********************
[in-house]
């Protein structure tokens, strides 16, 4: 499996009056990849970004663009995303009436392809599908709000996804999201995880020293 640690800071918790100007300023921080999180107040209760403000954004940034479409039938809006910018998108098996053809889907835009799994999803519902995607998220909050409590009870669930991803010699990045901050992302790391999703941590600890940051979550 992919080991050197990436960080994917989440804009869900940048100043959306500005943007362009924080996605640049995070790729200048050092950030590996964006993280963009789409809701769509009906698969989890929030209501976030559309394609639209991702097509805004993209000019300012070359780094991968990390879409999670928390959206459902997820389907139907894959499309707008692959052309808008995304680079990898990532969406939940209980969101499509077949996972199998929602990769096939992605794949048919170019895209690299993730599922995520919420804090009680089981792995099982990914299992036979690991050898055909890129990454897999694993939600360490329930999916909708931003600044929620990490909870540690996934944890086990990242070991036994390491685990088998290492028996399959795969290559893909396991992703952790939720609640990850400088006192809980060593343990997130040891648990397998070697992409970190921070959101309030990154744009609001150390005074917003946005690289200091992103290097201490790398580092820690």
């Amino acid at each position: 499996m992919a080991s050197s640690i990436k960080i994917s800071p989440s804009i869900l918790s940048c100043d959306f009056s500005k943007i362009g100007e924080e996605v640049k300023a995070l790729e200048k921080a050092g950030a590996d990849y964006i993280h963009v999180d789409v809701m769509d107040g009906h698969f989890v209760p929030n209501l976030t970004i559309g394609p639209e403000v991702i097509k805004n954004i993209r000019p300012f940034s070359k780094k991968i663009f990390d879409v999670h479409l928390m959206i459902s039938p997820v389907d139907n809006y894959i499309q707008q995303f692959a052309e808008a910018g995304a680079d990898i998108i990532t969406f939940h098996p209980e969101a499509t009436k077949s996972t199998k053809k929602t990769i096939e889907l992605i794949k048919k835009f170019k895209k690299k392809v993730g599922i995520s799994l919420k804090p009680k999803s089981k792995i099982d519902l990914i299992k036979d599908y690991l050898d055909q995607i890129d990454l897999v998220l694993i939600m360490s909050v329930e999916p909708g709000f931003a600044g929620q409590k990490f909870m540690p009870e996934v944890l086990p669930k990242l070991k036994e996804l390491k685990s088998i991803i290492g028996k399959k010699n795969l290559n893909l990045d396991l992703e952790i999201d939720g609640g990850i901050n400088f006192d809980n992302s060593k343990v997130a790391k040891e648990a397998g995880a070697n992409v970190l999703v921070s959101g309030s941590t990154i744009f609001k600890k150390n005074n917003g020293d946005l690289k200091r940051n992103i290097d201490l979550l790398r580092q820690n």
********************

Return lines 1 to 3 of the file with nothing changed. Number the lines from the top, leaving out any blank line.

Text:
[in-house]
């Protein structure tokens, strides 16, 4: 499996009056990849970004663009995303009436392809599908709000996804999201995880020293 640690800071918790100007300023921080999180107040209760403000954004940034479409039938809006910018998108098996053809889907835009799994999803519902995607998220909050409590009870669930991803010699990045901050992302790391999703941590600890940051979550 992919080991050197990436960080994917989440804009869900940048100043959306500005943007362009924080996605640049995070790729200048050092950030590996964006993280963009789409809701769509009906698969989890929030209501976030559309394609639209991702097509805004993209000019300012070359780094991968990390879409999670928390959206459902997820389907139907894959499309707008692959052309808008995304680079990898990532969406939940209980969101499509077949996972199998929602990769096939992605794949048919170019895209690299993730599922995520919420804090009680089981792995099982990914299992036979690991050898055909890129990454897999694993939600360490329930999916909708931003600044929620990490909870540690996934944890086990990242070991036994390491685990088998290492028996399959795969290559893909396991992703952790939720609640990850400088006192809980060593343990997130040891648990397998070697992409970190921070959101309030990154744009609001150390005074917003946005690289200091992103290097201490790398580092820690």
């Amino acid at each position: 499996m992919a080991s050197s640690i990436k960080i994917s800071p989440s804009i869900l918790s940048c100043d959306f009056s500005k943007i362009g100007e924080e996605v640049k300023a995070l790729e200048k921080a050092g950030a590996d990849y964006i993280h963009v999180d789409v809701m769509d107040g009906h698969f989890v209760p929030n209501l976030t970004i559309g394609p639209e403000v991702i097509k805004n954004i993209r000019p300012f940034s070359k780094k991968i663009f990390d879409v999670h479409l928390m959206i459902s039938p997820v389907d139907n809006y894959i499309q707008q995303f692959a052309e808008a910018g995304a680079d990898i998108i990532t969406f939940h098996p209980e969101a499509t009436k077949s996972t199998k053809k929602t990769i096939e889907l992605i794949k048919k835009f170019k895209k690299k392809v993730g599922i995520s799994l919420k804090p009680k999803s089981k792995i099982d519902l990914i299992k036979d599908y690991l050898d055909q995607i890129d990454l897999v998220l694993i939600m360490s909050v329930e999916p909708g709000f931003a600044g929620q409590k990490f909870m540690p009870e996934v944890l086990p669930k990242l070991k036994e996804l390491k685990s088998i991803i290492g028996k399959k010699n795969l290559n893909l990045d396991l992703e952790i999201d939720g609640g990850i901050n400088f006192d809980n992302s060593k343990v997130a790391k040891e648990a397998g995880a070697n992409v970190l999703v921070s959101g309030s941590t990154i744009f609001k600890k150390n005074n917003g020293d946005l690289k200091r940051n992103i290097d201490l979550l790398r580092q820690n």